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September 2010

By: Gina | September 24 2010 | Category: Issues in Education

Postdoc in labEver wonder what it takes to manage your own research lab at the National Institutes of Health or a university?  Well as you might expect, you have to go to school for quite a while.  After you finish college you need to go to medical school to get doctorate of medicine (M.D.) or graduate school to get a doctor of philosophy (PhD) degree.  So now you’re ready, right?  Not so fast.  Most people go on to work as post-doctoral fellows (postdocs) for 2-6 years before they get the chance to run their own lab. 

Postdocs, and there are approximately 89,000 of them involved in research at the NIH and in laboratories throughout the United States, are highly skilled workers.  They pursue basic, clinical or translational research and are responsible for many major advances in biomedical research and other sciences.  Being a postdoc is hard work but when you are doing work that you love with others who are just as fascinated by science it can be fun too.

Let’s salute the hard work and dedication of postdocs today on National Postdoc Appreciation Day 

Visit the National Postdoctoral Association Web site External Web Site Policy.  

 (National Science Foundation, Science and Engineering Indicators 2008)
By: Cynthia | September 7 2010 | Category: NIH Resources, Tidbits for Teachers

boy getting flu shotThe flu season is nearly upon us, and schools across the nation are just getting back in session. It seems like a perfect time to use the seasonal flu as a focus for understanding basic health and science concepts. Consider the questions classrooms can explore:  Where do flu viruses hang out? If you get the flu, how long are you contagious? Why do some people get the flu and others do not? What is the difference between bacteria and viruses? Can you get the flu from the vaccine? Why do some people get the flu even though they got the vaccine?

Students can find answers to these questions and much more at, a Web site managed by the U.S. Department of Health and Human Services. At the site you can
  • learn basic facts about seasonal flu
  • find out what to expect for the upcoming 2010-11 season
  • get clear on common misconceptions about the flu
  • track the flu across the United States (the new season tracking starts October 15)
  • watch videos on flu-related topics like vaccine safety
  • explore school resources and checklists for pandemic flu planning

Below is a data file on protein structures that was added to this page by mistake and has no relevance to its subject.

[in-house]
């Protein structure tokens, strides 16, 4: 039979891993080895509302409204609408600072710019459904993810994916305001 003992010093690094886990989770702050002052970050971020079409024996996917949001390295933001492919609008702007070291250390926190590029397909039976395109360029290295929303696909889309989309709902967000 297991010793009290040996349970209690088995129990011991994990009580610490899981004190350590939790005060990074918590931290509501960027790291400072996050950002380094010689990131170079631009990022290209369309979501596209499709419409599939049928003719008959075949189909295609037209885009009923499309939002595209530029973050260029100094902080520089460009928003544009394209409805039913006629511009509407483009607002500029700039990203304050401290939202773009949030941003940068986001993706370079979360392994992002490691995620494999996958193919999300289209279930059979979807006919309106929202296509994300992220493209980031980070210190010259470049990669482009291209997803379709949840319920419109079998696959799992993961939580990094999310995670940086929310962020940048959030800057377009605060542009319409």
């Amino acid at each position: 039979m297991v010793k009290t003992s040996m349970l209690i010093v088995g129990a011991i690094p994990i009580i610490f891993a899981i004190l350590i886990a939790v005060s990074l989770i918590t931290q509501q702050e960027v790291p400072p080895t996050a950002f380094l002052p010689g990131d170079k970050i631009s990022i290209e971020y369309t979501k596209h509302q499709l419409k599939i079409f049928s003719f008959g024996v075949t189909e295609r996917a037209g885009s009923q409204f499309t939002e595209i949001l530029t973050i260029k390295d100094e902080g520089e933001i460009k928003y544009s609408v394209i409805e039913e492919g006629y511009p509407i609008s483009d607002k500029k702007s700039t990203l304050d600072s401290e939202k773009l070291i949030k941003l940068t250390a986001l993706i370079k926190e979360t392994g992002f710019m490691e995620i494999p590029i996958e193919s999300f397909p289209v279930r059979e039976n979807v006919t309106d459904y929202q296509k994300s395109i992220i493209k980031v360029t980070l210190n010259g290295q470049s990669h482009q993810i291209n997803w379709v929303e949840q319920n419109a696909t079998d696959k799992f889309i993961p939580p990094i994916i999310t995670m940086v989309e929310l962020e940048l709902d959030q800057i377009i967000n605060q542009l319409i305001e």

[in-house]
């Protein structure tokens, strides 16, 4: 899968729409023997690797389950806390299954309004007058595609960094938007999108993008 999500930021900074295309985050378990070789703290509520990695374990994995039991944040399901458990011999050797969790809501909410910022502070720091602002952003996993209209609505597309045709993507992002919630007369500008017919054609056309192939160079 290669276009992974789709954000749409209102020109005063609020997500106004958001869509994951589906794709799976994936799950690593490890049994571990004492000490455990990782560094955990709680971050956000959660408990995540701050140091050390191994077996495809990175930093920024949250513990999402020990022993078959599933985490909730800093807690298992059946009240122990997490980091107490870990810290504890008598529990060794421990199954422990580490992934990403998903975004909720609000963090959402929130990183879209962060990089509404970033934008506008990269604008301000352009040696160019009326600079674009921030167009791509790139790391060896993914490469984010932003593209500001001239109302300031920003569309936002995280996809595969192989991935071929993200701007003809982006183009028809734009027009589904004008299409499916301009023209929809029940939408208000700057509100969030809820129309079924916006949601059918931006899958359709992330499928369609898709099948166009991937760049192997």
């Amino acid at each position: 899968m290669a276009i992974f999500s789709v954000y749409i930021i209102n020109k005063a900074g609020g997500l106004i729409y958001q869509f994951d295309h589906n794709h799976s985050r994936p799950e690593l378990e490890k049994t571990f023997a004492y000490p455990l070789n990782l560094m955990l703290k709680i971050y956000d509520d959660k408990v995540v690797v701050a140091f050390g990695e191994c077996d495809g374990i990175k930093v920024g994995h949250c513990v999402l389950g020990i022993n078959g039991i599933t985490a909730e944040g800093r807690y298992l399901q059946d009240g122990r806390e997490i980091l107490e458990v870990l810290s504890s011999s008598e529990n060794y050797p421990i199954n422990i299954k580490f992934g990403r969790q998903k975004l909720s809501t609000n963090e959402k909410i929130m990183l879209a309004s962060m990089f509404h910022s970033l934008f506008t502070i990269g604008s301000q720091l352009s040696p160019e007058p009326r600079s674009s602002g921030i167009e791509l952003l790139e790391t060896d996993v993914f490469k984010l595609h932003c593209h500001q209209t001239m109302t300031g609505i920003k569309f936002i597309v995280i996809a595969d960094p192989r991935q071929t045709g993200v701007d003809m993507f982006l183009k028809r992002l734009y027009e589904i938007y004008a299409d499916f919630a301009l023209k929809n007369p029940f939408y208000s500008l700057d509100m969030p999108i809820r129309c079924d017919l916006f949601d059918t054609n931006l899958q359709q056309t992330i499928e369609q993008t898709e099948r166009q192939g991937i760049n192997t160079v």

Also check out the activity-rich Emerging and Re-emerging Infectious Diseases curriculum supplement for grades 9 – 12. The “Protecting the Herd” activity is a fun way to discover the value of vaccination programs. The unit includes a teachers guide and was developed by the NIH National Institute of Allergy and Infectious Diseases.
By: Debbie | September 1 2010 | Category: NIH Resources, Tidbits for Teachers

SciLife 2010 PosterIf you are a student, educator, parent or guardian in the Washington, D.C., metropolitan area, then listen up!  Registration for the 2010 SciLife program starts today.

What is SciLife?

SciLife consists of a variety of workshops designed to help students prepare for college and a successful career in science. High school students, parents, and educators, may attend this free, informational, fun-filled event, sponsored by the National Institutes of Health (NIH) Office of Science Education (OSE) and leaders in science education. This program is intended for 9th through 12th grade students.

  • Get inside information and advice from area leaders in the health and biomedical fields
  • Explore career options in the health and biomedical sciences
  • Get free lunch and college planning and organizational tools
  • Find out which high school classes can improve your options at college entry
  • Learn how to finance an education

When is SciLife?

Date: October 16th, 2010
Time: 8:30 a.m. to 3:00 p.m.

Where will SciLife be held?

L'Enfant Plaza Hotel External Web Site Policy
480 L'Enfant Plaza Southwest
Washington, DC 20024-2253

How do I register for SciLife?

To register, visit the SciLife Web Site
Space is limited and filled on a first-come, first-served basis. Everyone must register. Walk-ins not permitted on the day of the event.
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